Impaired development of embryos produced by somatic cell nuclear transfer (SCNT) is mostly associated with faulty reprogramming of the somatic nucleus to a totipotent state and can be improved by treatment with epigenetic modifiers. Here we report that addition of 100 μM vitamin C (VitC) to embryo culture medium for at least 16 h post-activation significantly increases mouse blastocyst formation and, when combined with the use of latrunculin A (LatA) during micromanipulation and activation procedures, also development to term. In spite of this, no significant effects on pluripotency (OCT4 and NANOG) or nuclear reprogramming markers (H3K14 acetylation, H3K9 methylation and DNA methylation and hydroxymethylation) could be detected. The use of LatA alone significantly improved in vitro development, but not full-term development. On the other hand, the simultaneous treatment of cloned embryos with VitC and the histone deacetylase inhibitor psammaplin A (PsA), in combination with the use of LatA, resulted in cloning efficiencies equivalent to those of VitC or PsA treatments alone, and the effects on pluripotency and nuclear reprogramming markers were less evident than when only the PsA treatment was applied. These results suggest that although both epigenetic modifiers improve cloning efficiencies, possibly through different mechanisms, they do not show an additive effect when combined. Improvement of SCNT efficiency is essential for its applications in reproductive and therapeutic cloning, and identification of molecules which increase this efficiency should facilitate studies on the mechanism of nuclear reprogramming and acquisition of totipotency.
Citation: Mallol A, Santaló J, Ibáñez E (2015) Improved Development of Somatic Cell Cloned Mouse Embryos by Vitamin C and Latrunculin A. PLoS ONE 10(3): e0120033. https://doi.org/10.1371/journal.pone.0120033
Academic Editor: Xiuchun Tian, USA, UNITED STATES
Received: July 23, 2014; Accepted: January 20, 2015; Published: March 6, 2015
Copyright: © 2015 Mallol et al. This is an open access article distributed under the terms of the Creative Commons Attribution License, which permits unrestricted use, distribution, and reproduction in any medium, provided the original author and source are credited
Data Availability: All relevant data are within the paper and its Supporting Information files.
Funding: This work was supported by the Spanish Ministerio de Ciencia e Innovación (AGL 2011-23784) and the Generalitat de Catalunya (2009 SGR 282). AM is a predoctoral fellow of the Universitat Autònoma de Barcelona. The funders had no role in study design, data collection and analysis, decision to publish, or preparation of the manuscript.
Competing interests: The authors have declared that no competing interests exist.
Somatic cell nuclear transfer (SCNT), to be successful, requires the transferred somatic nucleus to undergo an orchestrated array of epigenetic modifications leading to changes in the structure and composition of chromatin. This epigenetic reprogramming, driven by factors present in the cytoplasm of the recipient oocyte, allows the acquisition of an undifferentiated embryo-like chromatin status compatible with embryonic gene activation and embryonic development [1, 2]. Despite the birth of cloned animals from a variety of species, the low efficiency of SCNT suggests that epigenetic reprogramming of the somatic nucleus is often incomplete or incorrect, leading to the developmental arrest of the cloned embryos. Indeed, aberrant DNA methylation and histone modification patterns have been frequently reported in SCNT embryos [3–9].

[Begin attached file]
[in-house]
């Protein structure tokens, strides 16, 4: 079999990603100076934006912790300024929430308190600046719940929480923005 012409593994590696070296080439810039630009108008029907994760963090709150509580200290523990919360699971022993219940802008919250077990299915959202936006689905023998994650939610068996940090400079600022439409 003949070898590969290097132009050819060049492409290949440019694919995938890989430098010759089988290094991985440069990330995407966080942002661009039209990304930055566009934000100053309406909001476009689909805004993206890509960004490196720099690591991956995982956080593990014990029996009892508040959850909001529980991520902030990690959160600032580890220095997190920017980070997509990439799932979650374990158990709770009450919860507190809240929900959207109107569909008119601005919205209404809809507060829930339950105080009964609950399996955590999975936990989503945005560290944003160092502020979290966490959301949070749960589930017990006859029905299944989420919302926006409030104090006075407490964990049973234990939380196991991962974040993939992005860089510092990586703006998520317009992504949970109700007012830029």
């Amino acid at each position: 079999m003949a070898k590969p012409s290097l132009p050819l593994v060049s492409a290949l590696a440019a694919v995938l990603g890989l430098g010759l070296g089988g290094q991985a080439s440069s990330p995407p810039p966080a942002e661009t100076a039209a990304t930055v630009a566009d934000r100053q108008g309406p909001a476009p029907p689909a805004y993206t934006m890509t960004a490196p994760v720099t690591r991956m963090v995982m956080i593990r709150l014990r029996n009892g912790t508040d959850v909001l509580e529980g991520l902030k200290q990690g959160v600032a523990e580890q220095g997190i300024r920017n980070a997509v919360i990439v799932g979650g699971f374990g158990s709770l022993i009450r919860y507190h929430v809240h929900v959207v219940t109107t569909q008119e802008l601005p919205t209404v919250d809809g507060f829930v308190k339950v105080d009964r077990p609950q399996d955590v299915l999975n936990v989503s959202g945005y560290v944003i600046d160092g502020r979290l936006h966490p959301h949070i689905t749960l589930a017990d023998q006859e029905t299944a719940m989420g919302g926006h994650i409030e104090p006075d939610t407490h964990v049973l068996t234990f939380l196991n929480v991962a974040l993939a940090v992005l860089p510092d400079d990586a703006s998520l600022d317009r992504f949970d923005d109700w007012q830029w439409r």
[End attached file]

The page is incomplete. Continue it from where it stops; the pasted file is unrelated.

In light of the epigenetic abnormalities found in cloned embryos, a new SCNT protocol was developed to improve reprogramming of the somatic nucleus: the treatment of the donor somatic cells or, more often, the reconstructed oocytes with epigenetic modifiers. So far, the most significant results have been achieved with inhibitors of histone deacetylases (HDACi), such as trichostatin A, scriptaid, valproic acid or oxamflatin [10–17]. These HDACi treatments increase histone acetylation levels, resulting in improved chromatin remodeling and accessibility for replication and transcription factors and, consequently, in significantly higher cloning efficiencies . The effects on nuclear reprogramming and cloning efficiencies of other epigenetic modifiers, such as inhibitors of DNA or histone methyltransferases, is still uncertain [19–22]. Other recent technical improvements to the SCNT protocol, such as the use of the actin polymerization inhibitor latrunculin A (LatA) instead of cytochalasin B (CB) to prevent second polar body extrusion, have also contributed to enhanced cloning efficiencies when combined with HDACi treatments [23–25]. But despite these advancements, the developmental potential of cloned embryos is still suboptimal, hindering the widespread application of SCNT technology.